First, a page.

7 The Structure of Geographic Data 35 resolution defined by pixels per inch (ppi), more commonly known as dots per inch (dpi). With the use of a GIS, the organic transformation into a raster image can enable users to characterize previously nonattributed existing geographic data material. In fact, solutions produced from this process result in alternative, often unexplored, geographic data sets. There are times when an existing raster image is not at the desired resolution for the present application and an image adjustment is necessary. Manipulating resolution within raster images is a technique to adequately control and manage the amount of raster data to be processed and the overall image quality. As mentioned earlier, raster data resolution is the result of the amount of row and column pixels used to define an image. Raster image dataset size is directly proportional to the amount of raster pixels used to define an image. The rule of thumb is: The more pixels in the grid, the higher the image resolution, quality, and dataset size; the fewer pixels in the grid area, the lower the image resolution, quality, and dataset size. Modifying the image s resolution presents varying results within the image. You can easily transform a high resolution raster into a low resolution raster without desecrating image quality. The image size often remains unchanged through an intelligent interpolation that transforms a grouping of pixels into one pixel. However, it is not always easy to reverse this transformation. Taking a low resolution into a high resolution form is not always feasible. To retain moderate image quality, a high resolution raster will take on a reduced, fractional size to that of the original low resolution raster. If image size remains unchanged, the new high resolution image will be relatively unusable and indistinguishable in content. Care should always be taken when modifying the resolution of raster images. In actuality, geographic information obtained from these types of organic processes may be of critical relevance to future projects and unwittingly provide solutions to problems not yet known. Many times these unforeseen criticalities involve complications put forth by the presence of precious natural resources on a project. The manifestation (or realization) of these transformations is the fundamental building block for geospatial systems and makes available opportunity for other advanced GIS techniques. Topology It has already been established that in a vector-based GIS, primary geometries (i.e., points, lines, and polygons) represent real-world features. Topology is the set of rules through which a GIS represents features with the primary geometric shapes (i.e., point, line, and polygon). The vector data model utilizes topology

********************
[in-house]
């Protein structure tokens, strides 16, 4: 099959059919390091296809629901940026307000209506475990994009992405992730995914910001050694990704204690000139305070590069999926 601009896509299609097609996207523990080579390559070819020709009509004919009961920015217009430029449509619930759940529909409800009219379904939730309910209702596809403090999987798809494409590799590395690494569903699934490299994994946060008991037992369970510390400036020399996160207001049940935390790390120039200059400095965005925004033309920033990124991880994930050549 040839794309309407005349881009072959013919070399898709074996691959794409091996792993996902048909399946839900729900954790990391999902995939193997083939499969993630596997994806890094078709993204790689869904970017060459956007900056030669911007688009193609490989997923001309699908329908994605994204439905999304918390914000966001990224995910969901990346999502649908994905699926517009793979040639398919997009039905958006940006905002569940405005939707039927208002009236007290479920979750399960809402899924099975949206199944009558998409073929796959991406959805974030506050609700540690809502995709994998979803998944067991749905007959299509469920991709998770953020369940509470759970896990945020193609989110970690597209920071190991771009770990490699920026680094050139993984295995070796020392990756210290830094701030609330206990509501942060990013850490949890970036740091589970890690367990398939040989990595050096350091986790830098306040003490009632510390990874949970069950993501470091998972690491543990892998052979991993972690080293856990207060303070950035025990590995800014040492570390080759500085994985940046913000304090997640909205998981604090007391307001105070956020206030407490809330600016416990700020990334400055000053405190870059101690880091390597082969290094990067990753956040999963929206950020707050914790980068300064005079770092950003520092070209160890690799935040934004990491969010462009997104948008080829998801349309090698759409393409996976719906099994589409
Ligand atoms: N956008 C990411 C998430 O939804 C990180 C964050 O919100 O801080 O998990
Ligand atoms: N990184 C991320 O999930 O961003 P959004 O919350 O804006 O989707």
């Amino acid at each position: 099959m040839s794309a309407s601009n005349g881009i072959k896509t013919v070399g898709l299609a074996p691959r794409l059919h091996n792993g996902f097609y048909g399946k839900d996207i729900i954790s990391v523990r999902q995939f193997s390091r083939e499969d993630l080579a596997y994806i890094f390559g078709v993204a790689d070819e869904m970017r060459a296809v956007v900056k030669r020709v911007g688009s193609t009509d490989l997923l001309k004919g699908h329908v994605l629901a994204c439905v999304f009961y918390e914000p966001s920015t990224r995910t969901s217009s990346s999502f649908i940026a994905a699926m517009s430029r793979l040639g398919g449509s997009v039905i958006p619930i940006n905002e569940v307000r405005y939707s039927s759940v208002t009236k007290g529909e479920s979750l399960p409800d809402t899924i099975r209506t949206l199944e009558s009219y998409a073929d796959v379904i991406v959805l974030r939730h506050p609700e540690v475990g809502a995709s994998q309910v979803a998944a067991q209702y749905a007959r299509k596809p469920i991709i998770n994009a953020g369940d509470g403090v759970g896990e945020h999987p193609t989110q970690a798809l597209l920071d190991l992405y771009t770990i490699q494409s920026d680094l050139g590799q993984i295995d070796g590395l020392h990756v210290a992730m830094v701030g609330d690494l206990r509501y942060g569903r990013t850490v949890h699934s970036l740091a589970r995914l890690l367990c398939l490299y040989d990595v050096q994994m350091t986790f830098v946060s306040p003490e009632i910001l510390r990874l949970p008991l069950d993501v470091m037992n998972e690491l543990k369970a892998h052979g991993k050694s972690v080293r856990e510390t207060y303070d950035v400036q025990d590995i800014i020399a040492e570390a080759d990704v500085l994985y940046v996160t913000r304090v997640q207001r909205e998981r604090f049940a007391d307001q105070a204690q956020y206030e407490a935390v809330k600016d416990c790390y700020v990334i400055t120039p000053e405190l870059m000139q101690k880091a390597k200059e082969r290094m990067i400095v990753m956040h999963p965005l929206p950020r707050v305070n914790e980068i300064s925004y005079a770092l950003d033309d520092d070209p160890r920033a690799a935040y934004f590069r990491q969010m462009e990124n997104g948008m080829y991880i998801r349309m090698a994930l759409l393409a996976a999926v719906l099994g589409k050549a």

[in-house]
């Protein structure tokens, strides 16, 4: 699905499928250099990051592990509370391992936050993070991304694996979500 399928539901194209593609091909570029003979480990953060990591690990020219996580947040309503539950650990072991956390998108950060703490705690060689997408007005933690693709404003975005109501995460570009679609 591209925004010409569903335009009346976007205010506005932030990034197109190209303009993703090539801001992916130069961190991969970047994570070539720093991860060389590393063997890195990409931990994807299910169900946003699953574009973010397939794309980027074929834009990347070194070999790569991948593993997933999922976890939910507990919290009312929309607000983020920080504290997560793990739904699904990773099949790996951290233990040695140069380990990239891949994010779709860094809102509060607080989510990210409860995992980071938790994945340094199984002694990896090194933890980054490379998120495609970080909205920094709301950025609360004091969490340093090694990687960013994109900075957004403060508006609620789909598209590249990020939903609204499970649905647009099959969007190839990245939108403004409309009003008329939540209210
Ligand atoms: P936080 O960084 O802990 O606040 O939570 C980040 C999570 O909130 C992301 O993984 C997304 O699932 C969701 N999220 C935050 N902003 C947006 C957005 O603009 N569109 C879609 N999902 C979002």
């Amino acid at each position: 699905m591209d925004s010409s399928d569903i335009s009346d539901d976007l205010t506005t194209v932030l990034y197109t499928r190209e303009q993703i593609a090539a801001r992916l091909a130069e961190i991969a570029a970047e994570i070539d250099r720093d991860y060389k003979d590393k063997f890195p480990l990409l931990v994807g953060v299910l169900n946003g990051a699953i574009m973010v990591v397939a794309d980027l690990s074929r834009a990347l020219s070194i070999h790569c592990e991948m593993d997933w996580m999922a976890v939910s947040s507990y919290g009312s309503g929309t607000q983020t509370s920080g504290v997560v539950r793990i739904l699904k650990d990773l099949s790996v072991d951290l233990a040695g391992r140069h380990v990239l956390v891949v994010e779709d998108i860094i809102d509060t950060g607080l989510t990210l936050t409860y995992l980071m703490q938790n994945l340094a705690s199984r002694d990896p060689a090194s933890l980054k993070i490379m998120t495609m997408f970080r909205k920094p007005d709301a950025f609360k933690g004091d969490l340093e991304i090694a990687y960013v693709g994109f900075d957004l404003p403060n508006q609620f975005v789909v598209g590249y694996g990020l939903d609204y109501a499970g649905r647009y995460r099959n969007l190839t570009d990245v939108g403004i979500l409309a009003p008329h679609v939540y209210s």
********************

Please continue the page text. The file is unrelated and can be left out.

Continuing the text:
8 36 Geographic Information Systems Demystified to organize spatial relationships between discrete features. In essence, the main functions of topology are to define: (1) feature-to-feature locality or, simply, where a feature is in relation to another feature, (2) what is shared between different features, and (3) how features are grouped or connected within a set. In a GIS, topology establishes geometric harmony within a geographic data set. Illustrating this precept is ESRI s shapefile, in which the vector feature file employs a set of natural numbers plotted and structured in binary format. This set of natural numbers delineates the boundaries and coverage of a particular feature. The simple binary structure defines a topological space for the feature and establishes continuity with other features, forming topological relationships. Topological relationships are defined in all types of feature files and are generally categorized into the three primary functions of topology (previously mentioned): 1. Feature-to-feature locality, called a complement; 2. What different features share, called an intersection; 3. How features are grouped, called a union. In Figure 3.4, the simplistic Venn diagram depicting two overlapping, amorphous shapes highlights the base concepts of the three feature topology functions. Within this figure, the lighter areas are considered complementary shapes (A and B ), while the darkest area depicts the intersection of the two shapes (C ). A B C Figure 3.4 Venn diagram.